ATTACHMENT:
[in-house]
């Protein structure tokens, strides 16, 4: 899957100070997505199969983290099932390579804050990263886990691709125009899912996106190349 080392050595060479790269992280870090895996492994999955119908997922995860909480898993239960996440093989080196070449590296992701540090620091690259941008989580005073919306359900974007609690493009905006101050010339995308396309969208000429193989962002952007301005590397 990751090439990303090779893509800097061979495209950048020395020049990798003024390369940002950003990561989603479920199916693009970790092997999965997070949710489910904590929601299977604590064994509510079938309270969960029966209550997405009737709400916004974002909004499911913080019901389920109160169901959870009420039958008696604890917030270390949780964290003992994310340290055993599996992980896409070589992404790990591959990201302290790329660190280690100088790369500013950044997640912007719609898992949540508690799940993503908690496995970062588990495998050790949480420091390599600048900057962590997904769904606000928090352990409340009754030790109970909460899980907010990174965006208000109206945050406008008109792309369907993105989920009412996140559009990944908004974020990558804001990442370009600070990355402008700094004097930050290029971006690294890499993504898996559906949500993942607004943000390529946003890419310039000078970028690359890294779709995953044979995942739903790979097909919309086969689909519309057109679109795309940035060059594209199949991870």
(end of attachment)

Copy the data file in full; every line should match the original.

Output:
[in-house]
């Protein structure tokens, strides 16, 4: 899957100070997505199969983290099932390579804050990263886990691709125009899912996106190349 080392050595060479790269992280870090895996492994999955119908997922995860909480898993239960996440093989080196070449590296992701540090620091690259941008989580005073919306359900974007609690493009905006101050010339995308396309969208000429193989962002952007301005590397 990751090439990303090779893509800097061979495209950048020395020049990798003024390369940002950003990561989603479920199916693009970790092997999965997070949710489910904590929601299977604590064994509510079938309270969960029966209550997405009737709400916004974002909004499911913080019901389920109160169901959870009420039958008696604890917030270390949780964290003992994310340290055993599996992980896409070589992404790990591959990201302290790329660190280690100088790369500013950044997640912007719609898992949540508690799940993503908690496995970062588990495998050790949480420091390599600048900057962590997904769904606000928090352990409340009754030790109970909460899980907010990174965006208000109206945050406008008109792309369907993105989920009412996140559009990944908004974020990558804001990442370009600070990355402008700094004097930050290029971006690294890499993504898996559906949500993942607004943000390529946003890419310039000078970028690359890294779709995953044979995942739903790979097909919309086969689909519309057109679109795309940035060059594209199949991870």